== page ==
The real highlight for any NFL team's offseason is the annual draft, scheduled this year for April 28-30 at the Auditorium Theatre in Chicago.
Given the Ravens' notable draft history -- the team's mostly outstanding picks in its early years, contrasted with a number of flameouts this decade -- the annual selection meeting will again provide the spring and summer's most compelling storylines.
How will the new guys fit in? How did certain players fall the Ravens' way? Can they be expected to contribute quickly to a team eager to rebound from a 5-11 campaign? Can they stay healthy?
But before team player personnel assistant Corey Krawiec can turn in any cards to commissioner Roger Goodell at the podium in Chicago and set all of the aforementioned questions in motion, Baltimore has already gone through quite the range of emotions since the season ended without a playoff appearance for a second time in three years.
In short, it's been an offseason during which the Ravens simply haven't been themselves.
The team wanted to upgrade the roster with veteran playmakers, and it did so with stunning and uncharacteristic swiftness once the new league year opened March 9. Baltimore also endured the premature loss of one of its youngest and possibly brightest future stars.
The Ravens also announced the first additions and expansions to their 12-year-old practice facility, while seeing one of the biggest stars in franchise history again run into trouble off the field.
The rollercoaster ride has already been filled with pleasantly surprising twists and sometimes sickening turns. Here is a look at the Ravens' biggest offseason stories so far:
1. CB Tray Walker: 1992-2016
While Walker spent only one year with the Ravens after being an obscure fourth-round pick -- inactive for eight games during his rookie season -- his sudden passing after his dirt bike collided with a sports utility vehicle in his hometown of Miami March 18 made him, at 23, the youngest Ravens player to ever lose his life. Besides the fact that his 6-foot-2 frame made him a candidate to be a future contributor to a defense that needs to get more physical and create more turnovers, Walker's infectious laugh and humble, easygoing nature made him a front office and locker room favorite even before his first training camp began. His passion for life and football inspired head coach John Harbaugh to deliver a funeral speech that will likely be remembered for all time by the Ravens faithful.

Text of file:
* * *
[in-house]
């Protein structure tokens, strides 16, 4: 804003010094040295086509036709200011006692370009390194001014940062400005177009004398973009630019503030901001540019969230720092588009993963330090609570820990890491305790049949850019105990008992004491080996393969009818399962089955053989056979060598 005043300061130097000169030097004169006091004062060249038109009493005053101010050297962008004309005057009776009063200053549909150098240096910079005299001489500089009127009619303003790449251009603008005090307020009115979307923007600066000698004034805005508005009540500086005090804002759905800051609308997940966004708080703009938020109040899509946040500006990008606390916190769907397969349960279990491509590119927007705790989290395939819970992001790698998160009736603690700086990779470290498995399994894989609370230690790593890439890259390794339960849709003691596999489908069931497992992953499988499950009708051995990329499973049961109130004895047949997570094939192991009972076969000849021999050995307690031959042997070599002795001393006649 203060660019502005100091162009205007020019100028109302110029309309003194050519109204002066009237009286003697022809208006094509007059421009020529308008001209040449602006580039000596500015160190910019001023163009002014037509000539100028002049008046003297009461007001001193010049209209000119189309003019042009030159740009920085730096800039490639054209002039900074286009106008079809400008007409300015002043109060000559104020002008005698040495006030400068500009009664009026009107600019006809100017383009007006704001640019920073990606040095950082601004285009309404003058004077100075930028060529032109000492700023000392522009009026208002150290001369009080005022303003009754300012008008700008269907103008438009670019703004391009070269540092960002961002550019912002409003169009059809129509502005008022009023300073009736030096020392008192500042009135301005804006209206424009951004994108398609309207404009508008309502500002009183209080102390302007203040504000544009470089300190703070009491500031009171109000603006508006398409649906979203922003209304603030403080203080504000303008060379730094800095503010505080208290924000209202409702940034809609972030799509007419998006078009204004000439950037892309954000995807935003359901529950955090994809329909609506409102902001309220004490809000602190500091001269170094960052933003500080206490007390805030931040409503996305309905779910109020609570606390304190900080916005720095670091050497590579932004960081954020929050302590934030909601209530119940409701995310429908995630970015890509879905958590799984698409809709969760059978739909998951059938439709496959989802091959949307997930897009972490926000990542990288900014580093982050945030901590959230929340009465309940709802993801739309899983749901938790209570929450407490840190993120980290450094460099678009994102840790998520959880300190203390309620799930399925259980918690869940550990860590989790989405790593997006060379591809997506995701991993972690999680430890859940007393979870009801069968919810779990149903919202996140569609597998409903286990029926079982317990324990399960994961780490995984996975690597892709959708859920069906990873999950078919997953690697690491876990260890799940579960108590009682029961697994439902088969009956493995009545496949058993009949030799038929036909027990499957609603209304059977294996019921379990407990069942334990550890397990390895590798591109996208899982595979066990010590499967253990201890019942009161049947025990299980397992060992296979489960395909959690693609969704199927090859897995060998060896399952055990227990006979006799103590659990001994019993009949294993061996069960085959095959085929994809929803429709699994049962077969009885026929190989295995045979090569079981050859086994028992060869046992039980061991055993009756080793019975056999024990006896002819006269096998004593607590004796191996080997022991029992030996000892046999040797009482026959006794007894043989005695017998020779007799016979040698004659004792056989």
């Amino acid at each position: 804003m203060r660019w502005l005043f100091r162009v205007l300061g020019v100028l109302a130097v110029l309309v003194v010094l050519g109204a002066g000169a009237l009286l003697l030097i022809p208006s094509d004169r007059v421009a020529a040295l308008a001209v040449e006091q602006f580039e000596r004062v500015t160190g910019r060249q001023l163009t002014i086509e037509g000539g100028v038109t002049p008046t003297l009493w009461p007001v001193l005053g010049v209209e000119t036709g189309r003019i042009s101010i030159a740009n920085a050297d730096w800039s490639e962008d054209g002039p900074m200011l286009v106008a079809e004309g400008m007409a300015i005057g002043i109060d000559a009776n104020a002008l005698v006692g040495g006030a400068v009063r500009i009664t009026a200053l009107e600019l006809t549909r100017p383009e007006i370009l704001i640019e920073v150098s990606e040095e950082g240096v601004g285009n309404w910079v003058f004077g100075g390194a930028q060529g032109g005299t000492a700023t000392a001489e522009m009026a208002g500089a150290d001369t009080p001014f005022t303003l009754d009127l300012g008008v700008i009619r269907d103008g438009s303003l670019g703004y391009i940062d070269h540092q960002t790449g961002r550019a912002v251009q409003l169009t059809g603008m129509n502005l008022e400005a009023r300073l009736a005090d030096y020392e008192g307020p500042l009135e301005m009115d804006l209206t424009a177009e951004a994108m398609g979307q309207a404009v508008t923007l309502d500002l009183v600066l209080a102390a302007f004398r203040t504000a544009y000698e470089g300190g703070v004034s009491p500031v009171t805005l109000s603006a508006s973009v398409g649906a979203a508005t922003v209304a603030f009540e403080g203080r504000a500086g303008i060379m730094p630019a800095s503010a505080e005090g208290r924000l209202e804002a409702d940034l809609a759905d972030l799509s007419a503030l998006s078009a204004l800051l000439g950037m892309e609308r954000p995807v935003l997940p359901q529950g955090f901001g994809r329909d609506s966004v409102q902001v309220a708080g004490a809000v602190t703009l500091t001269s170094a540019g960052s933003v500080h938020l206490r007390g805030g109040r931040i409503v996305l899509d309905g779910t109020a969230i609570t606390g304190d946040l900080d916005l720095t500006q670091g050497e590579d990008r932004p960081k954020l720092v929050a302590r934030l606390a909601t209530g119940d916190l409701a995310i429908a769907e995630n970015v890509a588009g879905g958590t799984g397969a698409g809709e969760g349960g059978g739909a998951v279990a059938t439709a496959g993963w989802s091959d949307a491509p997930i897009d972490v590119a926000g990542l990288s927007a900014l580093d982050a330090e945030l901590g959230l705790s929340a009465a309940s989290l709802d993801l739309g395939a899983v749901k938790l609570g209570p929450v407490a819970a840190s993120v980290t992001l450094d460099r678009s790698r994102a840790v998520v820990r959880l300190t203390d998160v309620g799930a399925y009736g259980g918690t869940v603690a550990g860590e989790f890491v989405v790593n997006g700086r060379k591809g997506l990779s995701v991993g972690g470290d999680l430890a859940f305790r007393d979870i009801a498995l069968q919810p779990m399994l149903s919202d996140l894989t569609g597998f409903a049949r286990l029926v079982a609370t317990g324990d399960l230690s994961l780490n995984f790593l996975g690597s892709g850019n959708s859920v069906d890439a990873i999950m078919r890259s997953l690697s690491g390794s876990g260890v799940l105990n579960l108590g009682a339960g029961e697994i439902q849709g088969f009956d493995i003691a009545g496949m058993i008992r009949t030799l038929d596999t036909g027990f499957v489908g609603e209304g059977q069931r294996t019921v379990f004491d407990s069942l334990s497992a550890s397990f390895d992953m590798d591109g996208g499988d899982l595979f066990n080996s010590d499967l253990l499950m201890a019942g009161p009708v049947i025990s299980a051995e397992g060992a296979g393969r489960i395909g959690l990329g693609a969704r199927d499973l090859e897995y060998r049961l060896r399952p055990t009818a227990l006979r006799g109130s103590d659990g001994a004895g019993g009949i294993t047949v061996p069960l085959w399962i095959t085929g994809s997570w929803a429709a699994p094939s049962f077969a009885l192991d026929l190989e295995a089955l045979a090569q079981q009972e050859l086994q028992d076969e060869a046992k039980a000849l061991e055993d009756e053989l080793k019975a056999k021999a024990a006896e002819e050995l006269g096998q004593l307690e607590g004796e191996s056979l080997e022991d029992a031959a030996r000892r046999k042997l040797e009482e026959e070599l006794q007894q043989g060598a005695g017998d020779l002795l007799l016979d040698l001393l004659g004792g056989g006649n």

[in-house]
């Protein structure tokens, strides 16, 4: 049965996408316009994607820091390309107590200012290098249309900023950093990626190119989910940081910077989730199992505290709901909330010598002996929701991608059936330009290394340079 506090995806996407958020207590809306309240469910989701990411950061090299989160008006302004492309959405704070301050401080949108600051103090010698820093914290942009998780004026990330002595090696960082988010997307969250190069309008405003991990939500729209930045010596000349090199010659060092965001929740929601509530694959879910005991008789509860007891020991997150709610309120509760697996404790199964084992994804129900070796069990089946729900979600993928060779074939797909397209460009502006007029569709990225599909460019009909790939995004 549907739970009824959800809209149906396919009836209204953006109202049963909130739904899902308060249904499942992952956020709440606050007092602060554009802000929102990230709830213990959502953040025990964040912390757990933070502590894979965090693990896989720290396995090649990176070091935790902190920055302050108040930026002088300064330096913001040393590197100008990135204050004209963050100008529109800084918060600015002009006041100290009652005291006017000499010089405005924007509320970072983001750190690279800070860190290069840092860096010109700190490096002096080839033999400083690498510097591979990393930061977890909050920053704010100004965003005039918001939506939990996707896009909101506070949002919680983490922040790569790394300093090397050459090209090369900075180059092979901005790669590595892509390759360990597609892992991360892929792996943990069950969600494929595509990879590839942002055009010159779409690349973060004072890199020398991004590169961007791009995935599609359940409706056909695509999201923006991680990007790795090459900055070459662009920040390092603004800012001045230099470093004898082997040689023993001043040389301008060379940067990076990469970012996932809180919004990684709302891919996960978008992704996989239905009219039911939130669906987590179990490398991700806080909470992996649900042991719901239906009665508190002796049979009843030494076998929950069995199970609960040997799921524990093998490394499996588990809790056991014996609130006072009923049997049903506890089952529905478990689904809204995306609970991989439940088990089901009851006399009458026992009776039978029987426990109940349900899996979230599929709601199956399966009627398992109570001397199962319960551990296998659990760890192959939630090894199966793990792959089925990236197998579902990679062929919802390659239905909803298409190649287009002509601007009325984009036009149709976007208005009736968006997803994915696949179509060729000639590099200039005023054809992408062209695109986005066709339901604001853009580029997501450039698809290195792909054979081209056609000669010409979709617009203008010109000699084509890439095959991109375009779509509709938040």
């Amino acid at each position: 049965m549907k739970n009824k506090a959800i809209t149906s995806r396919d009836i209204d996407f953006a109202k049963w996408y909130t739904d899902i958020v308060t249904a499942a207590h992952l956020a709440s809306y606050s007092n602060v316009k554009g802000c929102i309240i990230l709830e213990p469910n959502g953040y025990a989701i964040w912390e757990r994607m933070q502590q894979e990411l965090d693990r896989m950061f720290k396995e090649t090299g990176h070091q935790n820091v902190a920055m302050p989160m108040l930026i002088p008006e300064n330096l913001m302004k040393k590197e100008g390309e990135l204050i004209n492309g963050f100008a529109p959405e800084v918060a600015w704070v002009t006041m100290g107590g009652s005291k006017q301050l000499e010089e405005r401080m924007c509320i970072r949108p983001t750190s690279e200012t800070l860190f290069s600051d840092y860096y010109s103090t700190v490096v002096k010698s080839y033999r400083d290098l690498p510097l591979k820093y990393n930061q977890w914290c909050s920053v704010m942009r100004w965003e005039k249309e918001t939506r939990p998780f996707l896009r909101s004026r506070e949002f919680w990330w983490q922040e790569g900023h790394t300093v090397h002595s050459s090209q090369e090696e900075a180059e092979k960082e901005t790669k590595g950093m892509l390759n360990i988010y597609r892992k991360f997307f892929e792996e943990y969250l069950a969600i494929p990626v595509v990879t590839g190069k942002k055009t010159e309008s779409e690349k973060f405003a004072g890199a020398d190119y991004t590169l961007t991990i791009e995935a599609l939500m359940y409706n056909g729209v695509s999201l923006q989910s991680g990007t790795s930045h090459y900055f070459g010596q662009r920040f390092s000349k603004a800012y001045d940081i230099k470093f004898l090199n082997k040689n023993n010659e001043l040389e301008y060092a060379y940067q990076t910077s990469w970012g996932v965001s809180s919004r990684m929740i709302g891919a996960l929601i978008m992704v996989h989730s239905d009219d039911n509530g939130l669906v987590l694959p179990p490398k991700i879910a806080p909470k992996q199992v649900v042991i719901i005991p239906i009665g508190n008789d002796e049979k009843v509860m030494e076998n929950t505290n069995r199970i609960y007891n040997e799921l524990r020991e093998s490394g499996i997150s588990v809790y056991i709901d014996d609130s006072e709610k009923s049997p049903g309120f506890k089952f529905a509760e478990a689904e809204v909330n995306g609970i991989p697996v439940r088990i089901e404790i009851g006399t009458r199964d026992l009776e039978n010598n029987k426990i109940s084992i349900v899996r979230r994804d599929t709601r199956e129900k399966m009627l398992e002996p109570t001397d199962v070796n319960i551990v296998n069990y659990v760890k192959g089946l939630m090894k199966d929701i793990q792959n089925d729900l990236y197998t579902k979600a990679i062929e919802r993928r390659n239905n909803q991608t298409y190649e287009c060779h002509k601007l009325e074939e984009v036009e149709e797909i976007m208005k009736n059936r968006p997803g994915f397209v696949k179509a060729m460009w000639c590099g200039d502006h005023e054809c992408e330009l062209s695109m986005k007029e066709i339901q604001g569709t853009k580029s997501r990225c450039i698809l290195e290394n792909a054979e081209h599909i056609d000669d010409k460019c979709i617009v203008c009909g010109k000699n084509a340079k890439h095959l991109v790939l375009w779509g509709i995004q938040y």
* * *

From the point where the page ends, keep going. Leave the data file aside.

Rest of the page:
2. Racking Up The W's
Usually, when the new league year and free-agent signing period begin, the Ravens -- bound by being customarily tight against the salary cap -- take it slow and wait until the first frenzied flurry of free agency is finished before making carefully chosen upgrades to their roster in areas of need. They couldn't afford to do that this year, so they struck with swiftness. Within one week, the team signed former New Orleans Saints tight end Benjamin Watson (two years, $7 million), field-stretching ex-Minnesota Vikings wide receiver Mike Wallace (two years, $11.5 million) and hard-hitting former San Diego Chargers safety Eric Weddle (four years, $26 million). While general manager Ozzie Newsome expressly stated that filling such holes would not change the team's draft strategy, such proven talent -- albeit with all of them at age 30 or older by the time the season starts -- should temporarily calm some of the team's concerns.
3. Playing By New Rules